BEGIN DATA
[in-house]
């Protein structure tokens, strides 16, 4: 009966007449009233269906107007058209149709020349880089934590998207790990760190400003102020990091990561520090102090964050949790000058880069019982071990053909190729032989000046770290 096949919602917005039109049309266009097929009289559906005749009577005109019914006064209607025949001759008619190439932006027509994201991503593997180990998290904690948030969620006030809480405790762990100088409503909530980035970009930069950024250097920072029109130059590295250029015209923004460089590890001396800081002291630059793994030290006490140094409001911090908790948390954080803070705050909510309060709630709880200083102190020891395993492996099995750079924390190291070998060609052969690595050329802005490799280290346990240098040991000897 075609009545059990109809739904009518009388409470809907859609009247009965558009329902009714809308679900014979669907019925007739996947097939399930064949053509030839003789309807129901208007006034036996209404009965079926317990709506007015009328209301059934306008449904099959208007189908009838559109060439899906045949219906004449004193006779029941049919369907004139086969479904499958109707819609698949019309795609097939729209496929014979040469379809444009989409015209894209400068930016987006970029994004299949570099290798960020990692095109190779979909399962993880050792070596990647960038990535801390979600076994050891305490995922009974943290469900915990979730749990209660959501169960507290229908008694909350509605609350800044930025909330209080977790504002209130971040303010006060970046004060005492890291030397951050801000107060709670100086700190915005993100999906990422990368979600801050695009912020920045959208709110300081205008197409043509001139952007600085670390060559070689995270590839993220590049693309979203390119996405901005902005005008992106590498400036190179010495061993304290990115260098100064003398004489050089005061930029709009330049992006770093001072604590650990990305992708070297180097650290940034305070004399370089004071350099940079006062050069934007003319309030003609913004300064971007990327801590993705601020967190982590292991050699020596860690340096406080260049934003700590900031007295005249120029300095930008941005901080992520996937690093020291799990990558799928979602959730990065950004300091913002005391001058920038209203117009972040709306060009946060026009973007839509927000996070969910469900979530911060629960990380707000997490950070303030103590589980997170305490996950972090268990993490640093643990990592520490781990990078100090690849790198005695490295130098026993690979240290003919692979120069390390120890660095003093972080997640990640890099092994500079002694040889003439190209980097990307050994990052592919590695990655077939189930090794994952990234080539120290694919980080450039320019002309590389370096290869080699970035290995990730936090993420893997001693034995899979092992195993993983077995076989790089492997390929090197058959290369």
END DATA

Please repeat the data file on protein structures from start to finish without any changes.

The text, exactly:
[in-house]
């Protein structure tokens, strides 16, 4: 009966007449009233269906107007058209149709020349880089934590998207790990760190400003102020990091990561520090102090964050949790000058880069019982071990053909190729032989000046770290 096949919602917005039109049309266009097929009289559906005749009577005109019914006064209607025949001759008619190439932006027509994201991503593997180990998290904690948030969620006030809480405790762990100088409503909530980035970009930069950024250097920072029109130059590295250029015209923004460089590890001396800081002291630059793994030290006490140094409001911090908790948390954080803070705050909510309060709630709880200083102190020891395993492996099995750079924390190291070998060609052969690595050329802005490799280290346990240098040991000897 075609009545059990109809739904009518009388409470809907859609009247009965558009329902009714809308679900014979669907019925007739996947097939399930064949053509030839003789309807129901208007006034036996209404009965079926317990709506007015009328209301059934306008449904099959208007189908009838559109060439899906045949219906004449004193006779029941049919369907004139086969479904499958109707819609698949019309795609097939729209496929014979040469379809444009989409015209894209400068930016987006970029994004299949570099290798960020990692095109190779979909399962993880050792070596990647960038990535801390979600076994050891305490995922009974943290469900915990979730749990209660959501169960507290229908008694909350509605609350800044930025909330209080977790504002209130971040303010006060970046004060005492890291030397951050801000107060709670100086700190915005993100999906990422990368979600801050695009912020920045959208709110300081205008197409043509001139952007600085670390060559070689995270590839993220590049693309979203390119996405901005902005005008992106590498400036190179010495061993304290990115260098100064003398004489050089005061930029709009330049992006770093001072604590650990990305992708070297180097650290940034305070004399370089004071350099940079006062050069934007003319309030003609913004300064971007990327801590993705601020967190982590292991050699020596860690340096406080260049934003700590900031007295005249120029300095930008941005901080992520996937690093020291799990990558799928979602959730990065950004300091913002005391001058920038209203117009972040709306060009946060026009973007839509927000996070969910469900979530911060629960990380707000997490950070303030103590589980997170305490996950972090268990993490640093643990990592520490781990990078100090690849790198005695490295130098026993690979240290003919692979120069390390120890660095003093972080997640990640890099092994500079002694040889003439190209980097990307050994990052592919590695990655077939189930090794994952990234080539120290694919980080450039320019002309590389370096290869080699970035290995990730936090993420893997001693034995899979092992195993993983077995076989790089492997390929090197058959290369």